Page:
In a Facebook post, Jaxe Pan commented on NLB’s decision to pulp three children’s books which have LGBT-friendly stories.
The single mum wrote on Friday: “It’s okay that you [Minister Yaacob Ibrahim] are not like us… but please do not remove our stories, and pretend we do not exist.
“I fear that we are creating an artificial reality for our young children…. And regard my daughter as alien.”
Earlier on, the minister said that NLB’s decision was guided by community norms. “The prevailing norms, which the overwhelming majority of Singaporeans accept, support teaching children about conventional families but not about alternative, non-traditional families, which is what the books in question are about.”
But Pan disagreed, “As a mother, I can teach my daughter to be brave and optimistic if ever being ridiculed about our family situation. As a mother, I can order any of these books online for her. But as a mother, I am powerless, alone, to change the society she would find herself in.”
She said she fears that Singapore will become a society where children of non-traditional family will be bullied and discriminated against.
And Pan is not alone. Other single parents have taken to social media to defend their non-traditional household.
A 36-year-old single mother, Inmae Tham said: “I am bisexual. My boyfriend is straight. We are not married. We have a son. BUT this is my family… This perceived ‘ deviant’ family structure of mine is full of love, lots of love.”
There was also a light-hearted dig from a single mother of two gay sons, Khoo Hoon Eng.The Associate Professor of biochemistry at the National University of Singapore suggested:
“Perhaps there could be a dance routine [for NDP celebration] depicting the pulping of books… [For those] who are dedicated to protecting young Singaporeans from the corrupting influence of challenging ideas.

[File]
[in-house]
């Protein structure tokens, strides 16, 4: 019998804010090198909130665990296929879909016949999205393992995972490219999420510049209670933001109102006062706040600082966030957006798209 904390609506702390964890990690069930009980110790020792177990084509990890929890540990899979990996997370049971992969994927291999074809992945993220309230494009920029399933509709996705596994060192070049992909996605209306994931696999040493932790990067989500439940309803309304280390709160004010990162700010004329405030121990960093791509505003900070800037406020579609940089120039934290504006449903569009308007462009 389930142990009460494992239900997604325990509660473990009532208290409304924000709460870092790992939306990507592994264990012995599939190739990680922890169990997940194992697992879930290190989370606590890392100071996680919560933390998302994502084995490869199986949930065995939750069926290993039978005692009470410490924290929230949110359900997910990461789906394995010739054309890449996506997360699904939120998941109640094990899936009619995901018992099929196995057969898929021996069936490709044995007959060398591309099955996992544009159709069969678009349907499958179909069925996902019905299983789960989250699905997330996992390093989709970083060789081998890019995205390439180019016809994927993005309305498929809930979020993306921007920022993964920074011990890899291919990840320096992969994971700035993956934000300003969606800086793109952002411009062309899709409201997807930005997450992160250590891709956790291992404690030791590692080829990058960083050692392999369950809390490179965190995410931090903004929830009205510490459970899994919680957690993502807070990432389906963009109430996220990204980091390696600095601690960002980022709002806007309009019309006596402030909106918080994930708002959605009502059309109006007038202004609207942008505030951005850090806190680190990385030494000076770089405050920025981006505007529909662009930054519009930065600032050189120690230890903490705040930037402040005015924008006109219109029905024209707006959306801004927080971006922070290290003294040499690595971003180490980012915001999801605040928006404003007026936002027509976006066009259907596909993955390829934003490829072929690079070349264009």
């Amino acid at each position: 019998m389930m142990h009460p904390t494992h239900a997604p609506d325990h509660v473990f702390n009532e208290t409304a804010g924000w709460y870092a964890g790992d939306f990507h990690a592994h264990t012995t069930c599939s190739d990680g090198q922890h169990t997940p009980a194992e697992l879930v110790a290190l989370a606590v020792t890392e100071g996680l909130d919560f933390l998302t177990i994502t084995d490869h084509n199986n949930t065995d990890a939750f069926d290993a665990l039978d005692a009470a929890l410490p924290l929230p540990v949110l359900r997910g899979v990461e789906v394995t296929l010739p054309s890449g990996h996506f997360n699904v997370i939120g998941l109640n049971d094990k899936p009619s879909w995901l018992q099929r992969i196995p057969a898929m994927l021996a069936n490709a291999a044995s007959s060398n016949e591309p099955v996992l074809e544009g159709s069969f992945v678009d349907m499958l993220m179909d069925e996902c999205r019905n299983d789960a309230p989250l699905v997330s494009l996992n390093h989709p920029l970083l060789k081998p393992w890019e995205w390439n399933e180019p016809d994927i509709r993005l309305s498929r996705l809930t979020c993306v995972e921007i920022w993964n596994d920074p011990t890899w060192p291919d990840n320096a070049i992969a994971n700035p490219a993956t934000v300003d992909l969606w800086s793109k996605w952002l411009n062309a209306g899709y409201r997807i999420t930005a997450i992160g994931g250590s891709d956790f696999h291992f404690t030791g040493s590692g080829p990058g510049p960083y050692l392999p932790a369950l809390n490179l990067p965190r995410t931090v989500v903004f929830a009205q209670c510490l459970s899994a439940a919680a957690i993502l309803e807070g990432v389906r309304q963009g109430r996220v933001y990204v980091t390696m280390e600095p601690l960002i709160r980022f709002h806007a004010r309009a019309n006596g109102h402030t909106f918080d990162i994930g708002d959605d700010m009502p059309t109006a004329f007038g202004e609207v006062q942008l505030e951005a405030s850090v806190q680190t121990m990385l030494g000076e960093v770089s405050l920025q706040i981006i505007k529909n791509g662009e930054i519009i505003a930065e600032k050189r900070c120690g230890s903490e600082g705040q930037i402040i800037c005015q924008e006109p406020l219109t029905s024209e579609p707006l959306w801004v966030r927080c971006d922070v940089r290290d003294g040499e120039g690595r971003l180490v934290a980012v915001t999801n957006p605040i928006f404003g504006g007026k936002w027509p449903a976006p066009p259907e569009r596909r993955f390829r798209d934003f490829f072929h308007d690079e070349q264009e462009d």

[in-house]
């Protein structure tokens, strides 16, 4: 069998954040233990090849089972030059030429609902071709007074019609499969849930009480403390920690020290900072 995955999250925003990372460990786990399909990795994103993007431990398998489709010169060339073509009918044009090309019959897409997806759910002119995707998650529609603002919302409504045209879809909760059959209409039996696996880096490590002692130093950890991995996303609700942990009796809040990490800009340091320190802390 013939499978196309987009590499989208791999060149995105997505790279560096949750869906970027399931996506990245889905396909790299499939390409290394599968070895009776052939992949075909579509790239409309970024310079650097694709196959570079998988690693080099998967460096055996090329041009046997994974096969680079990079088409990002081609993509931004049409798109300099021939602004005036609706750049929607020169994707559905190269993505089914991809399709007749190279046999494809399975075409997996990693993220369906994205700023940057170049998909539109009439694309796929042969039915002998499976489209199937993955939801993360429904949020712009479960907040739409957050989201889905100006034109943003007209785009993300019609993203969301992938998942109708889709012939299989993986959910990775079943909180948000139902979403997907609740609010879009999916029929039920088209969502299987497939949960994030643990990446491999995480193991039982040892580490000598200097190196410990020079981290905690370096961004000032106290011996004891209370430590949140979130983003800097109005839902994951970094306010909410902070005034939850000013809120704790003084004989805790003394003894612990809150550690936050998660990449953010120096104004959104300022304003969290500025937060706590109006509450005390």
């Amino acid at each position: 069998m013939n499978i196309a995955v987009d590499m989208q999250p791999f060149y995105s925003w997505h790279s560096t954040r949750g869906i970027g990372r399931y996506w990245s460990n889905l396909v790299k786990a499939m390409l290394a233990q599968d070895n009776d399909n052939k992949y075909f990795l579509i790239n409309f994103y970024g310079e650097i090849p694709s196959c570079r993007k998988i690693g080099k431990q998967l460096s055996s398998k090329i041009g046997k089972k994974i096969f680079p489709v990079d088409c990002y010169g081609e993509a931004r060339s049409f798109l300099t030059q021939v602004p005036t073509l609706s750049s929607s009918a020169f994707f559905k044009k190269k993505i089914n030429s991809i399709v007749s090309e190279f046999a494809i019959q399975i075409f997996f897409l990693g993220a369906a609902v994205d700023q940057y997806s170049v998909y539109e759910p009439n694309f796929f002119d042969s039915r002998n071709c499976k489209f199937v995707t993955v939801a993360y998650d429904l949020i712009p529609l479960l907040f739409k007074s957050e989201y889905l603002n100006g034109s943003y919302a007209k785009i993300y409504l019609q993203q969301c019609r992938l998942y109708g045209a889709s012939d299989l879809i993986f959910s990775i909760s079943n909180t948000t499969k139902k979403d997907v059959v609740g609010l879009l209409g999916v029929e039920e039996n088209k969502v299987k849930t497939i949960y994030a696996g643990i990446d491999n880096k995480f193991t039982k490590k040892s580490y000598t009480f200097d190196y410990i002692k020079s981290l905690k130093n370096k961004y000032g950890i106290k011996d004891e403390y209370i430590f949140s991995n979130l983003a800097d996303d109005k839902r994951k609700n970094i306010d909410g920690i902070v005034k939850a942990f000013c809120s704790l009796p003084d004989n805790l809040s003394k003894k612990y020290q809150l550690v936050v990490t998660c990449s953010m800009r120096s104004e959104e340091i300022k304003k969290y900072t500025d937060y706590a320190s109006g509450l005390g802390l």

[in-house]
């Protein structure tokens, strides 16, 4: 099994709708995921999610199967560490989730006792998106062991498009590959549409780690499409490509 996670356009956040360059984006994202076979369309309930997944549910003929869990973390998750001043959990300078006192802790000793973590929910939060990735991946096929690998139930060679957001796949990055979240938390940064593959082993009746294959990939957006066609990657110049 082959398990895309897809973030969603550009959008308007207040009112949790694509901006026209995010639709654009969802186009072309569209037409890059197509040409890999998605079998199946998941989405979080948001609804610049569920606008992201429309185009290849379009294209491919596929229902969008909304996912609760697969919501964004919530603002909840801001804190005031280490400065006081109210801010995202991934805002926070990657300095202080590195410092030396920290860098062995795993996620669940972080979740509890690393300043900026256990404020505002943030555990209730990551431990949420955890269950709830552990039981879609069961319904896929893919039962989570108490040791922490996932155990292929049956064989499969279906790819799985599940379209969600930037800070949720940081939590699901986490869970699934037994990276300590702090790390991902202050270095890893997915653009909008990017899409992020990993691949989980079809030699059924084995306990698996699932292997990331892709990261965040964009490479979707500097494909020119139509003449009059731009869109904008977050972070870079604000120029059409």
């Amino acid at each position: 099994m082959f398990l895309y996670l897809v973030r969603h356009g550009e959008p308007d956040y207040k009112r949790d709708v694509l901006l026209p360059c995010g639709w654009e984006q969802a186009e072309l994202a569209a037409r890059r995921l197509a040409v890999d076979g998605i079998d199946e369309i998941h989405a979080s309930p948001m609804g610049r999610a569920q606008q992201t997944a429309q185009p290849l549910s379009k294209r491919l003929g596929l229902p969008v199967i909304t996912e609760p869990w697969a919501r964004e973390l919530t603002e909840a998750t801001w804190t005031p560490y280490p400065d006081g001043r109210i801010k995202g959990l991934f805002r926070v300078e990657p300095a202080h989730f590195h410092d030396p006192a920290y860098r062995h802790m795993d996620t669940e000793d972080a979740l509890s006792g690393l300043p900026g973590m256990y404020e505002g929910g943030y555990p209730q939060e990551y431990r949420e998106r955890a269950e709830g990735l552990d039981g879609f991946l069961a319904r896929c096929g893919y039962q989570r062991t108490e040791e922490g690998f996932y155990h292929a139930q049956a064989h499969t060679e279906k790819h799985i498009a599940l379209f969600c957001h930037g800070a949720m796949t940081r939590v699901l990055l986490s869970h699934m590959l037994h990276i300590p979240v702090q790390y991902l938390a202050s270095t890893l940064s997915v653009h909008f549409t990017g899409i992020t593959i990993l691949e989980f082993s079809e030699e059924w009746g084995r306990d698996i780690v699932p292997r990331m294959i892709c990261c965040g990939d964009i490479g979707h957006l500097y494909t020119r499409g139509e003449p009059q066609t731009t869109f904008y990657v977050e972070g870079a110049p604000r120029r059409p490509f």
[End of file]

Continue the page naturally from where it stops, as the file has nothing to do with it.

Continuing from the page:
“Maybe, to be even purer and to preserve societal norms, we could have only white fireworks.”
The Rainbow Parents SG – a group made up of LBGT parents – also asked NLB to consider donating the books, instead of destroying them.
On the book banning, Mr Yaacob noted, “People can buy these titles for their children if they wish. Rather, the NLB has to decide what books should be made readily available to children, who are sometimes unsupervised, in the children’s section of our public libraries.”
Yet his statement will not signify the end of the saga.
More than 300 individuals have signed up on Facebook to gather at the atrium of the Central Public Library today. The organisers said copies of And Tango Makes Three and White Swan Express would be distributed.
On the other hand, an opposing camp has set up a petition that has since gained 30,000 signatories.
Singaporeans United for Family said they support NLB’s decision, in the name of ‘pro-family’ values.
The group said, “[The library] should not be a place where all kinds of sub-cultural beliefs or behaviours are promoted at the expense of children…”
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